We then got everyone back together at our place at 4pm, and took them for a walk around the local Lochend Park, to show them where the local swings, ducks, and dogs are, before taking them to the Safari Lounge for dinner. Everyone was delighted to see Sophia, who makes an excellent conversation piece. I bowed out a bit early, as I was having a nasty attack of IBS, my first in about three years. It had woken me up at 2am, 4am, and 6am the previous night, and I was feeling an unpleasant mixture of nausea, bloating, and exhaustion. I headed off to bed with a migraine at about 7pm, and was delighted to feel much better the following morning.

The following day (Saturday) was much nicer. Jane and I got dressed up smart and headed off to the registry at the council chambers on the Royal Mile. There are some good photos of what that looks like here.

Both photos via Anindya (Brian was a professional photographer, and my dad is a keen one, but all of their photos are on their cameras, and I'm looking forward to getting copies!)

It was a lovely ceremony, and the celebrant was great. She'd had her own wedding ruined by a rubbish registrar, and had vowed to always make everyone's wedding into as nice an experience as possible. Which she managed with humour and loving words. Meredith read Jane's choice of "A Marriage" by Michael Blumenthal for us, and I read this, which I wrote myself:

Things do not always go right the first time.

Or the second. Or the third.

The world changes. People change. Things happen which nobody expects.

Sometimes it's someone's fault. Sometimes it's nobody's fault.
Sometimes it's everyone's fault.

The important thing is how you deal with it. Do you sit down in the
wreckage, your life over forever, because if it didn't work _this_ time
then it will never work? Or do you roll up your sleeves, work out a
plan, and find a way to be happy anyway?

You learn from what didn't work, and use that to find something that
_will_ work.

You look for someone who also does this.

Someone resilient. Someone who wants the same things as you. Someone who
is willing to work at that. Someone who is willing to try and try again,
to find a way through to what will make them happy. Someone who will
stand up for themselves and _fight_ for their happiness. and who's idea
of happiness is close enough to yours that together you can make a happy
life together.

Someone who will be there, through everything. Who will look after you,
and be looked after by you, and will work with you to look after your
mutual family.

Someone who will be your family.

Someone like Jane.

And then we went for a meal at Cafe Rouge, which everyone seemed to enjoy.

Sunday we had a Mother's Day meal (we had three mothers, one of whom was also a grandmother, and one person who will clearly be a mother in a month or two), and then went back to Hugh's for more sitting about and talking about babies. We lost most of the families back off homewards, and Sophia destroyed the world.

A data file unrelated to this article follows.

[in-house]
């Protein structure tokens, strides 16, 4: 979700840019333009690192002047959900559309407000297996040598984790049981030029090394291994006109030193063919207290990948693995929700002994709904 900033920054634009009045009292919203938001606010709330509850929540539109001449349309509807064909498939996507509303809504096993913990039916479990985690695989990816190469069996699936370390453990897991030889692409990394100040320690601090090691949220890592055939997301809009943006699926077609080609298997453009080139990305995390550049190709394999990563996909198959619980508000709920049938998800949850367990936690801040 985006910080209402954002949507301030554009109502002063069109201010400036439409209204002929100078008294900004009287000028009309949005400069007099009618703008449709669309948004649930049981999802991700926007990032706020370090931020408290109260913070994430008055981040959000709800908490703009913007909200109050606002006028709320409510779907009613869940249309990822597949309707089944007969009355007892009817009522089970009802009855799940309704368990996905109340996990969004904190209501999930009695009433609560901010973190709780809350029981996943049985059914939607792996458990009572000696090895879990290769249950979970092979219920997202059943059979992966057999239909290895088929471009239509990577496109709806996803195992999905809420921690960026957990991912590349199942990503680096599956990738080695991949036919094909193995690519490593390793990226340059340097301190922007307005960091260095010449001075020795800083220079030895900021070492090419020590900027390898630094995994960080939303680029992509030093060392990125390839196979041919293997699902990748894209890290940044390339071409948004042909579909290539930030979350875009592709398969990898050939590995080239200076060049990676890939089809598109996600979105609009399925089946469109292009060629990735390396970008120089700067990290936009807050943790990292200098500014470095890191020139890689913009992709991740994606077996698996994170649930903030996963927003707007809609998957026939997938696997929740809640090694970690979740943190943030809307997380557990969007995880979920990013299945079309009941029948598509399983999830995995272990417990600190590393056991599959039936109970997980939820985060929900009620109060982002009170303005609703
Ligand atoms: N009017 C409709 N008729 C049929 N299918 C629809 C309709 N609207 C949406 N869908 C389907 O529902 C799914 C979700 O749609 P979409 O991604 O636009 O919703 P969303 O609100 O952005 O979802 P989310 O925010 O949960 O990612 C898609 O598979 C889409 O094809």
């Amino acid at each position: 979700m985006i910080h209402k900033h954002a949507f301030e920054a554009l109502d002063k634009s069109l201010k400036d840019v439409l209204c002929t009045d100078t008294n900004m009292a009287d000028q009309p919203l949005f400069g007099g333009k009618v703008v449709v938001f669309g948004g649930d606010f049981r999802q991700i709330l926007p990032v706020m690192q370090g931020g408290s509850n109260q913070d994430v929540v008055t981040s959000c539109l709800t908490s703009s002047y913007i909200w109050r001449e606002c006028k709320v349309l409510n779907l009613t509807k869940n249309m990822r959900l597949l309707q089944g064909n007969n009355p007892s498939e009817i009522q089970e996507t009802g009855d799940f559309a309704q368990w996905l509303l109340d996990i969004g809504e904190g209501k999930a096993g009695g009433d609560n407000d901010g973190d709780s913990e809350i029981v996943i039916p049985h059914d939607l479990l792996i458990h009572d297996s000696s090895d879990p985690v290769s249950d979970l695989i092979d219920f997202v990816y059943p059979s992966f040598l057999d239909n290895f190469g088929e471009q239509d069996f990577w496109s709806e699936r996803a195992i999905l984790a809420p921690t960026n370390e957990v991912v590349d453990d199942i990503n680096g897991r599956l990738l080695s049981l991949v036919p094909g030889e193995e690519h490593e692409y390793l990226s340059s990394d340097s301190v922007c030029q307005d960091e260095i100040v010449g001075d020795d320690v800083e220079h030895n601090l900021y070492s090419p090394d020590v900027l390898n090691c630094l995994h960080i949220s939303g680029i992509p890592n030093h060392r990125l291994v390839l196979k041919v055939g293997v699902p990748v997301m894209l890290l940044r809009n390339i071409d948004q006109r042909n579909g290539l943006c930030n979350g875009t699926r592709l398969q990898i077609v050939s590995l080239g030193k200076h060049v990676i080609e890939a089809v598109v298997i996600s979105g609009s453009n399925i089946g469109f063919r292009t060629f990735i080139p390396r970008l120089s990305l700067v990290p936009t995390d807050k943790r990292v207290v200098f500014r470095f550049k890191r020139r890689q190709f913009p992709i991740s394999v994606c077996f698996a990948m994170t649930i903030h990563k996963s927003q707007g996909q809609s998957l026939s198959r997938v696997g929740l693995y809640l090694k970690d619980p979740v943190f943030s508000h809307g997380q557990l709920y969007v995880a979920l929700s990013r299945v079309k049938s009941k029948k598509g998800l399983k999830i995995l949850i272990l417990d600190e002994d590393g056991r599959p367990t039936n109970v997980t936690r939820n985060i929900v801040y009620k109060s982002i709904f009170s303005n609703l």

Monday we saw Brian and Joan briefly before they got on a tram to the airport themselves, and we got on a train and headed to Penrith for the honeymoon. We weren't going to go abroad for this (a bit risky when we were going to be getting married the day after Brexit was due), and Center Parcs, with its baby friendliness, and miles of forest with handy shops, had seemed like a reasonable compromise.

Jane had organised bicycles in advance, including a trailer for Sophia.

Sophia has now been swimming twice, and enjoyed herself a great deal. We have tried a variety of indoor and outdoor pools, which are particularly fun when it's been snowing and the air is really really cold.

In that photo she's been awake about 15 minutes, and was not really in the mood to be stuffed into her swim nappy and a flotation swimsuit. She did enjoy herself once we got into the pool though. Which was a massive relief, as the last time she was in a pool was at three months and she basically screamed from beginning to end. This time round there was a lot of splashing and giggling.

And this morning we woke up to this view (which has me narrating, if you turn the sound on):

Overall it is a nice relaxing experience. My stomach is much better, we are both sleeping much better, and there is plenty of quiet enjoyment to be had together. With occasional giggly splashing. Feel like an excellent start.

*Ravi and I met on the first day I moved to the new school after my parents moved house when I was 11. He was my best friend all the way through high school, and my parents got to know him very well. He's now a doctor, and lives not far from them in Devon, and so sees them far more than I do - there's a photo of his daughter in my parents' front hall, and I get to see them every Christmas as they join us for lunch one of the days we're down. They came up, of course, on the same flight.